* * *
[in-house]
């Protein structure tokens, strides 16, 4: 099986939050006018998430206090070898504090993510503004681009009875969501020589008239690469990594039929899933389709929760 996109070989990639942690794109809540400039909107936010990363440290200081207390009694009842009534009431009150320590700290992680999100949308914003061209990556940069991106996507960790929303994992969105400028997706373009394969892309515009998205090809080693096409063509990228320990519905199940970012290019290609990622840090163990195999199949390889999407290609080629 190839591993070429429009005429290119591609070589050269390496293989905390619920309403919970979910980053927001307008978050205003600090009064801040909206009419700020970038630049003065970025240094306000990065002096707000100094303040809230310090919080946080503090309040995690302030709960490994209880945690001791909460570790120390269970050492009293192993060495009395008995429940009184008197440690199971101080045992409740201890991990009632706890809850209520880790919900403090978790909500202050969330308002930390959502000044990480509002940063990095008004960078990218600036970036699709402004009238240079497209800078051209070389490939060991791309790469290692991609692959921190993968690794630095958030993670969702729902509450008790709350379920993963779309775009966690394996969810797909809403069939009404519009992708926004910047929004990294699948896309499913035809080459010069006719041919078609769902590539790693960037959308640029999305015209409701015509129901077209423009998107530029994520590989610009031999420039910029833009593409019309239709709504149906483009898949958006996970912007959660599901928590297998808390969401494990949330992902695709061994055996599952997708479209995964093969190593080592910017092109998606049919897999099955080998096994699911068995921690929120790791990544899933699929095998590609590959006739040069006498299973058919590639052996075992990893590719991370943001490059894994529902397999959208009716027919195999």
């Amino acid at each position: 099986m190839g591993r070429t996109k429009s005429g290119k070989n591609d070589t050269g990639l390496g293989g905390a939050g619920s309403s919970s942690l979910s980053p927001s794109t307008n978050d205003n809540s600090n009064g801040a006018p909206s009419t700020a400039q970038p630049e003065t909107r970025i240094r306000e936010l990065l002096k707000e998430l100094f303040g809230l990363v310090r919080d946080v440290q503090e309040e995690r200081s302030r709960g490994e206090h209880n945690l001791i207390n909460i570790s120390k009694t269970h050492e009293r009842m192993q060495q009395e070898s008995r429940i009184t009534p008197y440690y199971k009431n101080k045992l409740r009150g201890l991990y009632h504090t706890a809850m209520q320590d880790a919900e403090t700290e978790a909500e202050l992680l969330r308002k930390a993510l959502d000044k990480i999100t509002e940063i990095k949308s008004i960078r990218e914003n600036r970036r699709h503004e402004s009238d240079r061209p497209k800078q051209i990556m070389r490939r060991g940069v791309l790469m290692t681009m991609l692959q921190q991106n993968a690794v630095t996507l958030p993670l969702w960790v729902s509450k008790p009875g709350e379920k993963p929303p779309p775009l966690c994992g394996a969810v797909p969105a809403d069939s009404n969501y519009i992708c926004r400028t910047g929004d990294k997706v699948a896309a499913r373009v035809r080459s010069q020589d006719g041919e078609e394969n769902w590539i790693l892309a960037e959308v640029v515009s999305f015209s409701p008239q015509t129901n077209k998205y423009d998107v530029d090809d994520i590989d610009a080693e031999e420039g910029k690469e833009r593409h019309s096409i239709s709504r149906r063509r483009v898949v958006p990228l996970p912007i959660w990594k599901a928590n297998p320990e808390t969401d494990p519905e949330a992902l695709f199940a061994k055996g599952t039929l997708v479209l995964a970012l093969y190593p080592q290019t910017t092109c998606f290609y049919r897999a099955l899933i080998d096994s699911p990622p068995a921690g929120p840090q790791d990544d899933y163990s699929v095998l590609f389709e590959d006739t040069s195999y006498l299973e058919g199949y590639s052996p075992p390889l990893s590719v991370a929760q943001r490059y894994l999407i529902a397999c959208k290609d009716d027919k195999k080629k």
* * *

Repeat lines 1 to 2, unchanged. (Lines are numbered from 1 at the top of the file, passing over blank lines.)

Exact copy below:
[in-house]
């Protein structure tokens, strides 16, 4: 099986939050006018998430206090070898504090993510503004681009009875969501020589008239690469990594039929899933389709929760 996109070989990639942690794109809540400039909107936010990363440290200081207390009694009842009534009431009150320590700290992680999100949308914003061209990556940069991106996507960790929303994992969105400028997706373009394969892309515009998205090809080693096409063509990228320990519905199940970012290019290609990622840090163990195999199949390889999407290609080629 190839591993070429429009005429290119591609070589050269390496293989905390619920309403919970979910980053927001307008978050205003600090009064801040909206009419700020970038630049003065970025240094306000990065002096707000100094303040809230310090919080946080503090309040995690302030709960490994209880945690001791909460570790120390269970050492009293192993060495009395008995429940009184008197440690199971101080045992409740201890991990009632706890809850209520880790919900403090978790909500202050969330308002930390959502000044990480509002940063990095008004960078990218600036970036699709402004009238240079497209800078051209070389490939060991791309790469290692991609692959921190993968690794630095958030993670969702729902509450008790709350379920993963779309775009966690394996969810797909809403069939009404519009992708926004910047929004990294699948896309499913035809080459010069006719041919078609769902590539790693960037959308640029999305015209409701015509129901077209423009998107530029994520590989610009031999420039910029833009593409019309239709709504149906483009898949958006996970912007959660599901928590297998808390969401494990949330992902695709061994055996599952997708479209995964093969190593080592910017092109998606049919897999099955080998096994699911068995921690929120790791990544899933699929095998590609590959006739040069006498299973058919590639052996075992990893590719991370943001490059894994529902397999959208009716027919195999």